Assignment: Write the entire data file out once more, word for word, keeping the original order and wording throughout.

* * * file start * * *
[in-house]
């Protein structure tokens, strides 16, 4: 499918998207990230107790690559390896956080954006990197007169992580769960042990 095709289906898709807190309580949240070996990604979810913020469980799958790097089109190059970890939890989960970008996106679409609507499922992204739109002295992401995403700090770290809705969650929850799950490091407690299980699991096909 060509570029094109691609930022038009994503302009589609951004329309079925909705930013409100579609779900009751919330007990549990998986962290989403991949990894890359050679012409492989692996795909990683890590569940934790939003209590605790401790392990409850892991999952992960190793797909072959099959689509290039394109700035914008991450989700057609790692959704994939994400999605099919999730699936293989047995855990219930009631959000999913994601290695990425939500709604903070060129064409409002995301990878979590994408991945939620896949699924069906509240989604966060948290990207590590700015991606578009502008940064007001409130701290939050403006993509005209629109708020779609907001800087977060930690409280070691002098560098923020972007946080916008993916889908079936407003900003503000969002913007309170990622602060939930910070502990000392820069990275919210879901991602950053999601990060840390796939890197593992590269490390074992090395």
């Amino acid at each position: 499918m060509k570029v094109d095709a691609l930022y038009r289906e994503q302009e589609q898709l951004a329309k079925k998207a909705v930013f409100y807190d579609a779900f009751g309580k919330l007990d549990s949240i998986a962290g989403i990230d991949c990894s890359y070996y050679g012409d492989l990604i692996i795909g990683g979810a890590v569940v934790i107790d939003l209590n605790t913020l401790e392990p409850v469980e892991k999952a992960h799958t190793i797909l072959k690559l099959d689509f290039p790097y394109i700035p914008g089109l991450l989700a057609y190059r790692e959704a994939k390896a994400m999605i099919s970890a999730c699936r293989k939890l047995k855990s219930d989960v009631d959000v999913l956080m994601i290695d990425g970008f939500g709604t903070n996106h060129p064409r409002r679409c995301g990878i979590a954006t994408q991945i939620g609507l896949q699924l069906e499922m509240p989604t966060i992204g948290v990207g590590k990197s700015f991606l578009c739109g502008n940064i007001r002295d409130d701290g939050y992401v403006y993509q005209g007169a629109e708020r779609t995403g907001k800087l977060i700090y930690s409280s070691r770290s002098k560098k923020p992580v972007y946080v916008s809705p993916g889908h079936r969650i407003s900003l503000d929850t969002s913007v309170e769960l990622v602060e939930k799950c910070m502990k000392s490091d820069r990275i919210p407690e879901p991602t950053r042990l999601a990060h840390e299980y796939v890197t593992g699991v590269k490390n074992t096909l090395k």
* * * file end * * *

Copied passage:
[in-house]
């Protein structure tokens, strides 16, 4: 499918998207990230107790690559390896956080954006990197007169992580769960042990 095709289906898709807190309580949240070996990604979810913020469980799958790097089109190059970890939890989960970008996106679409609507499922992204739109002295992401995403700090770290809705969650929850799950490091407690299980699991096909 060509570029094109691609930022038009994503302009589609951004329309079925909705930013409100579609779900009751919330007990549990998986962290989403991949990894890359050679012409492989692996795909990683890590569940934790939003209590605790401790392990409850892991999952992960190793797909072959099959689509290039394109700035914008991450989700057609790692959704994939994400999605099919999730699936293989047995855990219930009631959000999913994601290695990425939500709604903070060129064409409002995301990878979590994408991945939620896949699924069906509240989604966060948290990207590590700015991606578009502008940064007001409130701290939050403006993509005209629109708020779609907001800087977060930690409280070691002098560098923020972007946080916008993916889908079936407003900003503000969002913007309170990622602060939930910070502990000392820069990275919210879901991602950053999601990060840390796939890197593992590269490390074992090395």
């Amino acid at each position: 499918m060509k570029v094109d095709a691609l930022y038009r289906e994503q302009e589609q898709l951004a329309k079925k998207a909705v930013f409100y807190d579609a779900f009751g309580k919330l007990d549990s949240i998986a962290g989403i990230d991949c990894s890359y070996y050679g012409d492989l990604i692996i795909g990683g979810a890590v569940v934790i107790d939003l209590n605790t913020l401790e392990p409850v469980e892991k999952a992960h799958t190793i797909l072959k690559l099959d689509f290039p790097y394109i700035p914008g089109l991450l989700a057609y190059r790692e959704a994939k390896a994400m999605i099919s970890a999730c699936r293989k939890l047995k855990s219930d989960v009631d959000v999913l956080m994601i290695d990425g970008f939500g709604t903070n996106h060129p064409r409002r679409c995301g990878i979590a954006t994408q991945i939620g609507l896949q699924l069906e499922m509240p989604t966060i992204g948290v990207g590590k990197s700015f991606l578009c739109g502008n940064i007001r002295d409130d701290g939050y992401v403006y993509q005209g007169a629109e708020r779609t995403g907001k800087l977060i700090y930690s409280s070691r770290s002098k560098k923020p992580v972007y946080v916008s809705p993916g889908h079936r969650i407003s900003l503000d929850t969002s913007v309170e769960l990622v602060e939930k799950c910070m502990k000392s490091d820069r990275i919210p407690e879901p991602t950053r042990l999601a990060h840390e299980y796939v890197t593992g699991v590269k490390n074992t096909l090395k």